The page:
Canadian Police Freeze 206 Financial Products, Including Bank and Corporate Accounts, Allegedly Involved in Ottawa Protests

By Katabella Roberts
Katabella Roberts
Katabella Roberts
Katabella Roberts is a reporter currently based in Turkey. She covers news and business for The Epoch Times, focusing primarily on the United States.
February 21, 2022 Updated: February 22, 2022

Canadian authorities have frozen the financial assets of individuals and companies that are allegedly involved in the ongoing protests in Ottawa Mike Duheme, Royal Canadian Mounted Police (RCMP) deputy commissioner of federal policing, announced on Feb. 20.

Duheme said at a news conference that the RCMP froze 206 financial products, including bank and corporate accounts, and disclosed the information of 56 entities associated with vehicles, individuals, and companies.

RCMP also shared 253 bitcoin addresses with virtual currency exchangers; and froze a payment processing account valued at $3.8 million, Duheme said.

It is unclear what will happen to the money that has been frozen by financial institutions.

“We continue to work at collecting relevant information on persons, vehicles, and companies and remain in daily communication with the financial institution to assist them,” Duheme said.

Deputy Prime Minister Chrystia Freeland said on Feb. 15 that banks would be able to freeze the personal and corporate accounts of anyone suspected to be linked with the protests, and would not require a court order to do so.

Crowdfunding platforms and the payment services providers they use would now fall under anti-money laundering and terrorist financing laws, with the changes covering all forms of transactions including those in cryptocurrencies, Freeland explained.

“The illegal blockades have highlighted the fact that crowdfunding platforms and some of the payment service providers they use are not fully captured under the Proceeds of Crime and Terrorist Financing Act,” said Freeland.

Her announcement came as Prime Minister Justin Trudeau invoked the Emergencies Act for the first time in Canada’s history to address the impact of the ongoing protests against COVID-19 mandates and restrictions by truckers and their supporters.

Prior to Freeland’s announcement, 10 million Canadian dollars ($8 million) had been raised on GoFundMe to support the Canadian truckers protesting COVID-19 mandates.

Yet, the platform on Feb. 4 said that it would not be giving the millions of dollars that had been raised to the organizers anymore and would instead send the money to established charities that have been “verified by GoFundMe.”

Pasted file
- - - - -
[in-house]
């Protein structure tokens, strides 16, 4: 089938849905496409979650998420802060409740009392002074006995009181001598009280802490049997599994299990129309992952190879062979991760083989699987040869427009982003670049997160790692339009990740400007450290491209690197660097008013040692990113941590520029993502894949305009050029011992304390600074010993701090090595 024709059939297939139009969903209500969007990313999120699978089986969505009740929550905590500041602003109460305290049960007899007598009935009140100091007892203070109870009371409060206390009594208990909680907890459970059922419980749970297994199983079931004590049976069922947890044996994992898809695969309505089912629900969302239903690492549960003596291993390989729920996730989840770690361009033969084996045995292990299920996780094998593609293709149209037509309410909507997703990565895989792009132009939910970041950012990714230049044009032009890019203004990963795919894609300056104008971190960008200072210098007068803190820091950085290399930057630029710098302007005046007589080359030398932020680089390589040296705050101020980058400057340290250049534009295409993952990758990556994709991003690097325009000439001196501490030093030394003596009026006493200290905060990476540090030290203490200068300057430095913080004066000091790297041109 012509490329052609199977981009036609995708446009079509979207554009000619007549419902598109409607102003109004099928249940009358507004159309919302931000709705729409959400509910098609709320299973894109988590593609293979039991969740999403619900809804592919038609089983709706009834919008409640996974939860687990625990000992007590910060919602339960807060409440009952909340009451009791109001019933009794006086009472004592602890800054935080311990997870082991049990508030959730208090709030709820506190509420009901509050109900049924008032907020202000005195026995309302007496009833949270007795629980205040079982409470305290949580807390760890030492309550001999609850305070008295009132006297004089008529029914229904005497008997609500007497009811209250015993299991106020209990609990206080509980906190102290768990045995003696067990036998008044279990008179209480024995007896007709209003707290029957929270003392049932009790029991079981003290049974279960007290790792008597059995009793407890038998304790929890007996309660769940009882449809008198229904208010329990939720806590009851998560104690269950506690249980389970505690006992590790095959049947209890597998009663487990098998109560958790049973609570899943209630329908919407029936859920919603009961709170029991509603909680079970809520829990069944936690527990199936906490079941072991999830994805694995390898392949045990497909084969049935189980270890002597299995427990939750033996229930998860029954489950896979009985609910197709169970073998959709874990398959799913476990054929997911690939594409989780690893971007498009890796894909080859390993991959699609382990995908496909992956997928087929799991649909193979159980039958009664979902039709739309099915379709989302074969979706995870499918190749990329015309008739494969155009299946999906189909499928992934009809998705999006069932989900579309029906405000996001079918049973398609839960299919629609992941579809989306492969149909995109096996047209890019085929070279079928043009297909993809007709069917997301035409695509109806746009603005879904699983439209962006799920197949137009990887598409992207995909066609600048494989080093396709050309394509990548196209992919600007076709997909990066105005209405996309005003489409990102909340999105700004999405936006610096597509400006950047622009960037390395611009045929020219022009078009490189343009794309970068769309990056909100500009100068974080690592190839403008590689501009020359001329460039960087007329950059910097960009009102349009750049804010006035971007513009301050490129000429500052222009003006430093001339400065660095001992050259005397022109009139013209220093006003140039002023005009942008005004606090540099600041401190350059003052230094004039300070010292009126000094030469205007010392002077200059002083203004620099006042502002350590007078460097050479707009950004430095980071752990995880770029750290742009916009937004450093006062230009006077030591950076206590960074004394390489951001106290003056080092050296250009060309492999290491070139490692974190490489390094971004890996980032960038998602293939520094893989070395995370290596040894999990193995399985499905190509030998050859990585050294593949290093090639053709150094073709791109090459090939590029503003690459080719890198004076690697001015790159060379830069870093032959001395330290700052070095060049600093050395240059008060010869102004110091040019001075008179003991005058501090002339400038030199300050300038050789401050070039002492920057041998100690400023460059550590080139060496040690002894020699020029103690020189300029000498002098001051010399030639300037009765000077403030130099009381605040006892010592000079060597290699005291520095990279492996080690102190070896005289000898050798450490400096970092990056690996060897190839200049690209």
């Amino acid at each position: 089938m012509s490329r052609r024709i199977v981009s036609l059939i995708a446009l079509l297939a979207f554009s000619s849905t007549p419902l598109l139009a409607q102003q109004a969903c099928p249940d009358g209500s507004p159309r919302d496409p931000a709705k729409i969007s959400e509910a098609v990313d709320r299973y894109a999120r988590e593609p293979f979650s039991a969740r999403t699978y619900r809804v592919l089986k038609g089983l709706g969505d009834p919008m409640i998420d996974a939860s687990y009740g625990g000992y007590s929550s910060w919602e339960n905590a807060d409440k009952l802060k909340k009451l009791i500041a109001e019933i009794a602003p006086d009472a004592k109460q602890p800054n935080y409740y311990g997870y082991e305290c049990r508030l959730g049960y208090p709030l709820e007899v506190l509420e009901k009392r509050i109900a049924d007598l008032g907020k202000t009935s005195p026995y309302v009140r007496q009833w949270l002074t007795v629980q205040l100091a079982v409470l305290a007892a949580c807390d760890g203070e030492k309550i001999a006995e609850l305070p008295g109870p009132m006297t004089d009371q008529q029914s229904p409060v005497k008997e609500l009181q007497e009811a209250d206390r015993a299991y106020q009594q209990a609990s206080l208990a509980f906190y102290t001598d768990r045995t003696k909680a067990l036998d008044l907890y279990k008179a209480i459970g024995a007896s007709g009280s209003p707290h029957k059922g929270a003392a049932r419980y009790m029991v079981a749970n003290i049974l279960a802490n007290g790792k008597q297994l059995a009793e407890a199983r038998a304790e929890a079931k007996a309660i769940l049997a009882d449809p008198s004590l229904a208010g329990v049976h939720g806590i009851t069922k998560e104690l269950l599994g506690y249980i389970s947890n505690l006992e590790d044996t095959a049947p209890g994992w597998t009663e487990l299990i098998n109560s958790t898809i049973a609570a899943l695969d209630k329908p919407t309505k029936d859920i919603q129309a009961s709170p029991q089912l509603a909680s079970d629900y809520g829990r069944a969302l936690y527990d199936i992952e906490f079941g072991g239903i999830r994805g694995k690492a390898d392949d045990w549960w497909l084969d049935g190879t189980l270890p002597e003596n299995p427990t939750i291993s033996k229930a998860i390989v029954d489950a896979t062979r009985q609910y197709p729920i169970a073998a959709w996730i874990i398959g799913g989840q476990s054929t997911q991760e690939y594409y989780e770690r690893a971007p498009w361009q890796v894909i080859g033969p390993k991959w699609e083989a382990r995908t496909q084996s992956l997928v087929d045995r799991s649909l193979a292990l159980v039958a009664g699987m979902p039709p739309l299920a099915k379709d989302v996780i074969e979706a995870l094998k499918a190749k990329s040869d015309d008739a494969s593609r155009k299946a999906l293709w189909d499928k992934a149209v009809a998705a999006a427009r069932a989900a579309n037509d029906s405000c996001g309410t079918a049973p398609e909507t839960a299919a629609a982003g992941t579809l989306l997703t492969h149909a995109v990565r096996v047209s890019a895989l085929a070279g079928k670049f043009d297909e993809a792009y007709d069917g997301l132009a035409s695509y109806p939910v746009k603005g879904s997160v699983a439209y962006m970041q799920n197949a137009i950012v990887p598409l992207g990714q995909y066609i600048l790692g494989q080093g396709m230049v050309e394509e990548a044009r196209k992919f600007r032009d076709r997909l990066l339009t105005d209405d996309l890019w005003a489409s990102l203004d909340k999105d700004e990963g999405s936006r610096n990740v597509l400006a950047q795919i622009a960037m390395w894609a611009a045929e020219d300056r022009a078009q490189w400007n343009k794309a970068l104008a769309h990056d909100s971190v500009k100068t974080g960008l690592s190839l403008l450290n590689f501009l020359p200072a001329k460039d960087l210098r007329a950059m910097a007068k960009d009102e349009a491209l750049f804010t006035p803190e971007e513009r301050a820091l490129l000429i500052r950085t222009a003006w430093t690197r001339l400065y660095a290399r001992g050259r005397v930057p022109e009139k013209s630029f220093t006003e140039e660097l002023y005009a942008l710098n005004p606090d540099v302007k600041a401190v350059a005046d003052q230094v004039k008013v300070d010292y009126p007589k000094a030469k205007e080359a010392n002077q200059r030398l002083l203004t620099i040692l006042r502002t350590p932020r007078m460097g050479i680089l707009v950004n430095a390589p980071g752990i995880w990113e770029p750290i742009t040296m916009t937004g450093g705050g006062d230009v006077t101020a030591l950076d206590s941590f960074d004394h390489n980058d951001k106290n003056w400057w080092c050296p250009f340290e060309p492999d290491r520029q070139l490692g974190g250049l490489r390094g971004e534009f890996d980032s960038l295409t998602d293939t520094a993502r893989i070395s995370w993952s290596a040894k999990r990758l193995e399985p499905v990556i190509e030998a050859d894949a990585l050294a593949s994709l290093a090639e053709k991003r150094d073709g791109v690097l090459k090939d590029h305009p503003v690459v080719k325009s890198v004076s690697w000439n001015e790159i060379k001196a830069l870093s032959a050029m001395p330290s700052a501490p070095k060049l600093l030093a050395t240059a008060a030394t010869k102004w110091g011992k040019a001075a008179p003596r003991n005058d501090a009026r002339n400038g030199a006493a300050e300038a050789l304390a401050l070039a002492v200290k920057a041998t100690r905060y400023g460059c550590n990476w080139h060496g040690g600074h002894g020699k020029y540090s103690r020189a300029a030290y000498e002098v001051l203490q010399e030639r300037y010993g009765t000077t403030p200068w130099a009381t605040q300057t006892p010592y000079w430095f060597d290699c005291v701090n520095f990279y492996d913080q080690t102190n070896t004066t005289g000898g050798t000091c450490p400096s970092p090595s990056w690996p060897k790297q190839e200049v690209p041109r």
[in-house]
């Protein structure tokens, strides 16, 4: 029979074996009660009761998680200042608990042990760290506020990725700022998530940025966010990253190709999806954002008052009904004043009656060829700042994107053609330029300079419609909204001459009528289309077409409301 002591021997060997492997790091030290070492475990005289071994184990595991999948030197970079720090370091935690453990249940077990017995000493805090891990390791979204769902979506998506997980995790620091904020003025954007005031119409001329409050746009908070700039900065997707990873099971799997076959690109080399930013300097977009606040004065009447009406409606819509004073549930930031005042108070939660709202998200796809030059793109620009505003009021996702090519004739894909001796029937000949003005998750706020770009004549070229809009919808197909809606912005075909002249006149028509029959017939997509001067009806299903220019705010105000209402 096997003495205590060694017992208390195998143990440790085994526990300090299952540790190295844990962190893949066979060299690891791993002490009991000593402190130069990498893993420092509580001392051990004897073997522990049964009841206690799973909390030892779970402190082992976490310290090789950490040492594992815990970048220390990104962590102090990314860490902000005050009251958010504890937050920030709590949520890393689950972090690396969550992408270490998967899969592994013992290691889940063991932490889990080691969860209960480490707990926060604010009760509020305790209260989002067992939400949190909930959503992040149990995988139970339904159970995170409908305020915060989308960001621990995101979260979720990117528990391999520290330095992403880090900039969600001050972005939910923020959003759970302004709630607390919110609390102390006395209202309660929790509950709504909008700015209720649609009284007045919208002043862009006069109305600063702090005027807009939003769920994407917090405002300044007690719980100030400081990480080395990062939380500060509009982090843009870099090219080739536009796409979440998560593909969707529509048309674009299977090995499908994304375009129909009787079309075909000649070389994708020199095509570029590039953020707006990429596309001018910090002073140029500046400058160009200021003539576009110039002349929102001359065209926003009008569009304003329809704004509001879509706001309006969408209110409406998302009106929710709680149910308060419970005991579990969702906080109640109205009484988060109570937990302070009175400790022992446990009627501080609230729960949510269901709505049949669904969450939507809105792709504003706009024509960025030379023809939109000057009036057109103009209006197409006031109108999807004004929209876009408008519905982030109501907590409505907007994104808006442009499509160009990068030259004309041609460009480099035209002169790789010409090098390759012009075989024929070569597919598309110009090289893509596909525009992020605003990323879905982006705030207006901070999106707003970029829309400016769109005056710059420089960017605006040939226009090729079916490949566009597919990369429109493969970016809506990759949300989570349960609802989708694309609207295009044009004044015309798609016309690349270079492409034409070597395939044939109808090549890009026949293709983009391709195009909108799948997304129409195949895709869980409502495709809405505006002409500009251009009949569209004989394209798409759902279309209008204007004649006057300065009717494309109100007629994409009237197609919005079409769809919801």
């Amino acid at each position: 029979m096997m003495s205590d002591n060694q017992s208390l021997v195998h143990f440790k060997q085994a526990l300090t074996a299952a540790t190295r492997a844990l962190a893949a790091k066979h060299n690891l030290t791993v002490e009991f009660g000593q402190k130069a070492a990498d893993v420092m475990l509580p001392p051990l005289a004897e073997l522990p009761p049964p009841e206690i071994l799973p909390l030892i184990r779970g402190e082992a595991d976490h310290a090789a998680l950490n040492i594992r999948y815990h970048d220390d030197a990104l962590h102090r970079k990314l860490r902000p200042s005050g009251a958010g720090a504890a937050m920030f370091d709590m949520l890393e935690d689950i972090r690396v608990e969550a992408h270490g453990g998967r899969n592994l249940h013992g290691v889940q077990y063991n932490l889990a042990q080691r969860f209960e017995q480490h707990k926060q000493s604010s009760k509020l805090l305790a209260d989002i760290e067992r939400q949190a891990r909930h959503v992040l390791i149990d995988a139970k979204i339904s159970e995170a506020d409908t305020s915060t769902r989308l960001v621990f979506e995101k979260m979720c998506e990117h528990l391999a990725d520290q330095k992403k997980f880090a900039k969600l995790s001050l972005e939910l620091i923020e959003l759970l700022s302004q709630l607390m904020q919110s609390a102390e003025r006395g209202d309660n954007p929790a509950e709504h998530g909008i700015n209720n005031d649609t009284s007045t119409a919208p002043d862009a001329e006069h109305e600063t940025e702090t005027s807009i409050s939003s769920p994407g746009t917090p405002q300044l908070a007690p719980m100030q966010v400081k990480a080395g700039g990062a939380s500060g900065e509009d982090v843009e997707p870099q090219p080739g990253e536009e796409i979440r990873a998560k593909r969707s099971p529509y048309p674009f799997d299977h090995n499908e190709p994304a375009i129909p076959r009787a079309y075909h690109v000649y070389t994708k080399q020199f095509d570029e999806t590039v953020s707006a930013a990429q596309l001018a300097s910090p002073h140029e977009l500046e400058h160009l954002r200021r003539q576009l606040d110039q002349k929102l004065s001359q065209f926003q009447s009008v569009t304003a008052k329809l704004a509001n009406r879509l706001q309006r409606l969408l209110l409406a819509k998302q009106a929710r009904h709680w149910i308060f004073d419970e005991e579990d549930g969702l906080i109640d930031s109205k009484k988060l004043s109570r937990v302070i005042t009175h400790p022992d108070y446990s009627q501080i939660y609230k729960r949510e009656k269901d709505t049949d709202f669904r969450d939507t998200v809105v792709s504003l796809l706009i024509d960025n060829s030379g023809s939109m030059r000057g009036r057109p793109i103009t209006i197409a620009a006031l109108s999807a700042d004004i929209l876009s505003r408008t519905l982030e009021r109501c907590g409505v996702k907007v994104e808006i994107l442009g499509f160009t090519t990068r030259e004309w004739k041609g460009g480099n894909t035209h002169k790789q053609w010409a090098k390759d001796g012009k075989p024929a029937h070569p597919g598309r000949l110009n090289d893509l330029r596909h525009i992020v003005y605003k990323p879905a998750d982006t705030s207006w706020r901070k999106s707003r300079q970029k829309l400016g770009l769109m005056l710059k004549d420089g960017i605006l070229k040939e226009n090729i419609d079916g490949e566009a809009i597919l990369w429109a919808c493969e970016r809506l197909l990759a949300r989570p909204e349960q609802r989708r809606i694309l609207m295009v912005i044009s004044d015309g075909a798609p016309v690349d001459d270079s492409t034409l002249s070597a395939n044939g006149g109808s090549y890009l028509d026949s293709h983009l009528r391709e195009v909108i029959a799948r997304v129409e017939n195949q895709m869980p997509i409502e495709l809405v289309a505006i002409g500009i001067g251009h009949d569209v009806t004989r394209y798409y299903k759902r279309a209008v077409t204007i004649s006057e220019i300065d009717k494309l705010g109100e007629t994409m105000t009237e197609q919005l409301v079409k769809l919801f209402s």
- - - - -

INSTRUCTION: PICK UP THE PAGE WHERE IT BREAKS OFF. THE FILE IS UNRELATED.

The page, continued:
However, a day later the platform changed course and said it would automatically reimburse the funds to donors.

In response, House Republicans on Feb. 10 urged Democrats to hold a hearing to examine what they called “Big Tech silencing” and accused the for-profit crowdfunding platform of “selectively discriminating against certain people by canceling their ability to organize funds through its crowdfunding platform.”

In a letter (pdf), House Minority Whip Steve Scalise (R-La.) and Rep. James Comer (R-Ky.) also accused GoFundMe of attempting to “defraud hardworking taxpayers of millions of dollars in donations received in support of an organization promoting individual freedom, by trying to divert that money away from them and instead funnel it to other unrelated causes.”

The GOP lawmakers also asked GoFundMe to provide all documents and communications related to their decision to do so.

GoFundMe did not respond to a request for comment from The Epoch Times.

Following GoFundMe’s announcement that it would redirect the money raised to charities, protest convoy organizers set up the “Freedom Convoy 2022” fundraiser on GiveSendGo.

However, the government of the province of Ontario in Canada on Feb. 10 successfully sought a court order to freeze the millions of dollars in funds raised on that platform until further notice.

Meanwhile, some critics have said the Canadian government’s move to use financial powers to quell the trucker protests amounts to unnecessary overreach.

Financial crime consultant Vanessa Iafolla, an expert on matters related to fraud, money laundering, and terrorist financing, told The Epoch Times, “These new powers are a broad overreach and I do not believe they are steps necessary to maintain public order.”

Iafolla said the action sets a dangerous precedent as it could allow governments to target protesters economically for their political beliefs in future protests.

“In a vibrant and mature democracy, citizens and government should be able to tolerate disagreement and dissent, and our charter rights to protest should not be cast aside in such a heavy-handed and undemocratic way,” she said.

The organizers of the Freedom Convoy in Ottawa have repeatedly said that their protest is peaceful.

But in a virtual press conference on Feb. 18, Freeland and several federal cabinet ministers defended their decision to use broad financial powers amid the protests, stating that Canada’s economy and democracy are “facing a serious and foreign-funded threat.

“These illegal blockades and occupations cannot be allowed to usurp the authority of democratically elected governments. They cannot be allowed to threaten peace, order, and good government and they will not be allowed to do so. These illegal blockades and occupations will end and they will end for good,” Freeland said.

Katabella Roberts is a reporter currently based in Turkey. She covers news and business for The Epoch Times, focusing primarily on the United States.